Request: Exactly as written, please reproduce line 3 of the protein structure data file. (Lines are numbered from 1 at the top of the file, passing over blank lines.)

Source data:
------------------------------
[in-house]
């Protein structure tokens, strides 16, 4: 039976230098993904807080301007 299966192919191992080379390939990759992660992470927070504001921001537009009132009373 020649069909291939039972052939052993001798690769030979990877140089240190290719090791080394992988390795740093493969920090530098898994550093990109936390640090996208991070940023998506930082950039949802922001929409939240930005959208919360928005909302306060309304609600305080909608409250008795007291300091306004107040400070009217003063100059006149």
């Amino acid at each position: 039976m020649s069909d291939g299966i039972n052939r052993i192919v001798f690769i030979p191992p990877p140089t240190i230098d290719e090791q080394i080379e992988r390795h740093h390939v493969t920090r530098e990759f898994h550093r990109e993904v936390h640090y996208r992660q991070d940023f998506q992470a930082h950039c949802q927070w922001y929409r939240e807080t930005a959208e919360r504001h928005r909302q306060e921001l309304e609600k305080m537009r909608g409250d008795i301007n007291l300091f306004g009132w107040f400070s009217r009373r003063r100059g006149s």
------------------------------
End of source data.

């Amino acid at each position: 039976m020649s069909d291939g299966i039972n052939r052993i192919v001798f690769i030979p191992p990877p140089t240190i230098d290719e090791q080394i080379e992988r390795h740093h390939v493969t920090r530098e990759f898994h550093r990109e993904v936390h640090y996208r992660q991070d940023f998506q992470a930082h950039c949802q927070w922001y929409r939240e807080t930005a959208e919360r504001h928005r909302q306060e921001l309304e609600k305080m537009r909608g409250d008795i301007n007291l300091f306004g009132w107040f400070s009217r009373r003063r100059g006149s």